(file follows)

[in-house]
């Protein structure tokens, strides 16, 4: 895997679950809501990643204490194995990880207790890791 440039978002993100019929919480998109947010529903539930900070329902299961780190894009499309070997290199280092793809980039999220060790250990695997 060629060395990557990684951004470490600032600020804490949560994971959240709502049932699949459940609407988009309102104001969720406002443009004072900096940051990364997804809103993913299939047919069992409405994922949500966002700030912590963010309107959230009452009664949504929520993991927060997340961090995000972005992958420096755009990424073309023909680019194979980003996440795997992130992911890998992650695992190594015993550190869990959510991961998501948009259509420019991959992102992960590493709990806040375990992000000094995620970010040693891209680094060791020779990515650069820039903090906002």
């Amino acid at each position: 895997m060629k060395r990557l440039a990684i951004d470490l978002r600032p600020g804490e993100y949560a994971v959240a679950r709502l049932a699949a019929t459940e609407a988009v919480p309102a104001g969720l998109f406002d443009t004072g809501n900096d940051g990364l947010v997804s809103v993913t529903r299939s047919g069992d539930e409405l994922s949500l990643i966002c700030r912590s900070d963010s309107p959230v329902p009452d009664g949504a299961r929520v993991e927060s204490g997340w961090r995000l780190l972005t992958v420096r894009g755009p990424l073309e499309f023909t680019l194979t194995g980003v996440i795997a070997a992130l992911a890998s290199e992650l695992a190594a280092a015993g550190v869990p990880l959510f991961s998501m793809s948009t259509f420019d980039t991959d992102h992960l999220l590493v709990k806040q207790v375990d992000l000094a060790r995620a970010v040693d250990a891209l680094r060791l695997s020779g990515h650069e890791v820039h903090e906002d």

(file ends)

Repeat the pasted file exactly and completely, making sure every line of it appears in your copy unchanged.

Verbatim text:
[in-house]
């Protein structure tokens, strides 16, 4: 895997679950809501990643204490194995990880207790890791 440039978002993100019929919480998109947010529903539930900070329902299961780190894009499309070997290199280092793809980039999220060790250990695997 060629060395990557990684951004470490600032600020804490949560994971959240709502049932699949459940609407988009309102104001969720406002443009004072900096940051990364997804809103993913299939047919069992409405994922949500966002700030912590963010309107959230009452009664949504929520993991927060997340961090995000972005992958420096755009990424073309023909680019194979980003996440795997992130992911890998992650695992190594015993550190869990959510991961998501948009259509420019991959992102992960590493709990806040375990992000000094995620970010040693891209680094060791020779990515650069820039903090906002």
């Amino acid at each position: 895997m060629k060395r990557l440039a990684i951004d470490l978002r600032p600020g804490e993100y949560a994971v959240a679950r709502l049932a699949a019929t459940e609407a988009v919480p309102a104001g969720l998109f406002d443009t004072g809501n900096d940051g990364l947010v997804s809103v993913t529903r299939s047919g069992d539930e409405l994922s949500l990643i966002c700030r912590s900070d963010s309107p959230v329902p009452d009664g949504a299961r929520v993991e927060s204490g997340w961090r995000l780190l972005t992958v420096r894009g755009p990424l073309e499309f023909t680019l194979t194995g980003v996440i795997a070997a992130l992911a890998s290199e992650l695992a190594a280092a015993g550190v869990p990880l959510f991961s998501m793809s948009t259509f420019d980039t991959d992102h992960l999220l590493v709990k806040q207790v375990d992000l000094a060790r995620a970010v040693d250990a891209l680094r060791l695997s020779g990515h650069e890791v820039h903090e906002d």